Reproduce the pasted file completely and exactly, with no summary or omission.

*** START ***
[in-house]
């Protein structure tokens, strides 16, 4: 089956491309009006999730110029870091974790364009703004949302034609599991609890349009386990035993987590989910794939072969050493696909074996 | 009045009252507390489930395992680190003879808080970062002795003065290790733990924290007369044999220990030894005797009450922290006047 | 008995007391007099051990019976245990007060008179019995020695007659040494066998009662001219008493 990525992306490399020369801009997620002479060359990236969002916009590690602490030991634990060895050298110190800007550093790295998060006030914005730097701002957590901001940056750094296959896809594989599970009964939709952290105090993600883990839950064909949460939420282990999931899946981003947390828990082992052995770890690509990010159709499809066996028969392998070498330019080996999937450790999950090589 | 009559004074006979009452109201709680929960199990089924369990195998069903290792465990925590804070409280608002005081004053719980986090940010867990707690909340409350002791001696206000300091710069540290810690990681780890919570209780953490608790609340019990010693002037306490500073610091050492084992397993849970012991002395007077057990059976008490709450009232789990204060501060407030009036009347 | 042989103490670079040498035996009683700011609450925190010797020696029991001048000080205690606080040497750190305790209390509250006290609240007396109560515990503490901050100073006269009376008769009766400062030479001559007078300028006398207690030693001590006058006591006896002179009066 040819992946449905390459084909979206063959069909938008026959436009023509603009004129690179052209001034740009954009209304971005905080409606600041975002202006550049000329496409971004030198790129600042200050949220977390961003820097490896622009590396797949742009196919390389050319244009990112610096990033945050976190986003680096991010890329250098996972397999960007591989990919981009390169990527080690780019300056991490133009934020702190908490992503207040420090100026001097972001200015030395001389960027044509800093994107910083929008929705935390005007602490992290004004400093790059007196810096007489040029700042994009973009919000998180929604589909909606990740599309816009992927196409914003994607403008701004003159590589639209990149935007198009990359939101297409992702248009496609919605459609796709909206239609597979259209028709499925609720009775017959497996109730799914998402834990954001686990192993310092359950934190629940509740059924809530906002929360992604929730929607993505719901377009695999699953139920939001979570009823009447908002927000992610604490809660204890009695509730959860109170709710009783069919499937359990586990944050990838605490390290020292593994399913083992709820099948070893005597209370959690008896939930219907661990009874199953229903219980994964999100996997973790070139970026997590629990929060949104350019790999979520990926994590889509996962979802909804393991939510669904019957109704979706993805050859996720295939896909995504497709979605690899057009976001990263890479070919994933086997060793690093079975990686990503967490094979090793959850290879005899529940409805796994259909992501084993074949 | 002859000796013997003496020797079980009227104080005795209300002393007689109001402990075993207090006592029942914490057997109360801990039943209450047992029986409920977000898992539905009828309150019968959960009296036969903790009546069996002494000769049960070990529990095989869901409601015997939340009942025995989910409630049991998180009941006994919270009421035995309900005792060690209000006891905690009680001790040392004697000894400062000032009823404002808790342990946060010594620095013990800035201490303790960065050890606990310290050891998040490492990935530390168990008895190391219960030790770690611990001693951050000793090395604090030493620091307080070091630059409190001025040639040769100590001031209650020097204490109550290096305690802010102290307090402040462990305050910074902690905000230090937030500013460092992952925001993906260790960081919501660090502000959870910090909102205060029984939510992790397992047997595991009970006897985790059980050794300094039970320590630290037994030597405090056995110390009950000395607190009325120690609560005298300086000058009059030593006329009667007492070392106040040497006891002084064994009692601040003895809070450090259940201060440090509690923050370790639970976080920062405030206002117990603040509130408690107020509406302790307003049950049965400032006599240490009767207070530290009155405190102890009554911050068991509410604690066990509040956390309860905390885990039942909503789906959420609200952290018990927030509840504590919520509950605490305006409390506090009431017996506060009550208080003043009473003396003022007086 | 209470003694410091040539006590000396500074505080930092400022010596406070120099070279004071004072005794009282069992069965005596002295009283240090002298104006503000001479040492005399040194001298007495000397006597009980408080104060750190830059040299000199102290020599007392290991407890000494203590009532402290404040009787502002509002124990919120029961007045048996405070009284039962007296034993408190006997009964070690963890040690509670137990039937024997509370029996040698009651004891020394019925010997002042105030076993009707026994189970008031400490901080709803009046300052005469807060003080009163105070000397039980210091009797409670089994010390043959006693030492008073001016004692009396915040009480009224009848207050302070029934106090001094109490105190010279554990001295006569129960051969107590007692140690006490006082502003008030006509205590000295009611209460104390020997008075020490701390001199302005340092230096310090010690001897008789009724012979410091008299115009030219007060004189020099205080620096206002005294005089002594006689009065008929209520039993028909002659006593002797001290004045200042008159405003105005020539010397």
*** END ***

[in-house]
């Protein structure tokens, strides 16, 4: 089956491309009006999730110029870091974790364009703004949302034609599991609890349009386990035993987590989910794939072969050493696909074996 | 009045009252507390489930395992680190003879808080970062002795003065290790733990924290007369044999220990030894005797009450922290006047 | 008995007391007099051990019976245990007060008179019995020695007659040494066998009662001219008493 990525992306490399020369801009997620002479060359990236969002916009590690602490030991634990060895050298110190800007550093790295998060006030914005730097701002957590901001940056750094296959896809594989599970009964939709952290105090993600883990839950064909949460939420282990999931899946981003947390828990082992052995770890690509990010159709499809066996028969392998070498330019080996999937450790999950090589 | 009559004074006979009452109201709680929960199990089924369990195998069903290792465990925590804070409280608002005081004053719980986090940010867990707690909340409350002791001696206000300091710069540290810690990681780890919570209780953490608790609340019990010693002037306490500073610091050492084992397993849970012991002395007077057990059976008490709450009232789990204060501060407030009036009347 | 042989103490670079040498035996009683700011609450925190010797020696029991001048000080205690606080040497750190305790209390509250006290609240007396109560515990503490901050100073006269009376008769009766400062030479001559007078300028006398207690030693001590006058006591006896002179009066 040819992946449905390459084909979206063959069909938008026959436009023509603009004129690179052209001034740009954009209304971005905080409606600041975002202006550049000329496409971004030198790129600042200050949220977390961003820097490896622009590396797949742009196919390389050319244009990112610096990033945050976190986003680096991010890329250098996972397999960007591989990919981009390169990527080690780019300056991490133009934020702190908490992503207040420090100026001097972001200015030395001389960027044509800093994107910083929008929705935390005007602490992290004004400093790059007196810096007489040029700042994009973009919000998180929604589909909606990740599309816009992927196409914003994607403008701004003159590589639209990149935007198009990359939101297409992702248009496609919605459609796709909206239609597979259209028709499925609720009775017959497996109730799914998402834990954001686990192993310092359950934190629940509740059924809530906002929360992604929730929607993505719901377009695999699953139920939001979570009823009447908002927000992610604490809660204890009695509730959860109170709710009783069919499937359990586990944050990838605490390290020292593994399913083992709820099948070893005597209370959690008896939930219907661990009874199953229903219980994964999100996997973790070139970026997590629990929060949104350019790999979520990926994590889509996962979802909804393991939510669904019957109704979706993805050859996720295939896909995504497709979605690899057009976001990263890479070919994933086997060793690093079975990686990503967490094979090793959850290879005899529940409805796994259909992501084993074949 | 002859000796013997003496020797079980009227104080005795209300002393007689109001402990075993207090006592029942914490057997109360801990039943209450047992029986409920977000898992539905009828309150019968959960009296036969903790009546069996002494000769049960070990529990095989869901409601015997939340009942025995989910409630049991998180009941006994919270009421035995309900005792060690209000006891905690009680001790040392004697000894400062000032009823404002808790342990946060010594620095013990800035201490303790960065050890606990310290050891998040490492990935530390168990008895190391219960030790770690611990001693951050000793090395604090030493620091307080070091630059409190001025040639040769100590001031209650020097204490109550290096305690802010102290307090402040462990305050910074902690905000230090937030500013460092992952925001993906260790960081919501660090502000959870910090909102205060029984939510992790397992047997595991009970006897985790059980050794300094039970320590630290037994030597405090056995110390009950000395607190009325120690609560005298300086000058009059030593006329009667007492070392106040040497006891002084064994009692601040003895809070450090259940201060440090509690923050370790639970976080920062405030206002117990603040509130408690107020509406302790307003049950049965400032006599240490009767207070530290009155405190102890009554911050068991509410604690066990509040956390309860905390885990039942909503789906959420609200952290018990927030509840504590919520509950605490305006409390506090009431017996506060009550208080003043009473003396003022007086 | 209470003694410091040539006590000396500074505080930092400022010596406070120099070279004071004072005794009282069992069965005596002295009283240090002298104006503000001479040492005399040194001298007495000397006597009980408080104060750190830059040299000199102290020599007392290991407890000494203590009532402290404040009787502002509002124990919120029961007045048996405070009284039962007296034993408190006997009964070690963890040690509670137990039937024997509370029996040698009651004891020394019925010997002042105030076993009707026994189970008031400490901080709803009046300052005469807060003080009163105070000397039980210091009797409670089994010390043959006693030492008073001016004692009396915040009480009224009848207050302070029934106090001094109490105190010279554990001295006569129960051969107590007692140690006490006082502003008030006509205590000295009611209460104390020997008075020490701390001199302005340092230096310090010690001897008789009724012979410091008299115009030219007060004189020099205080620096206002005294005089002594006689009065008929209520039993028909002659006593002797001290004045200042008159405003105005020539010397």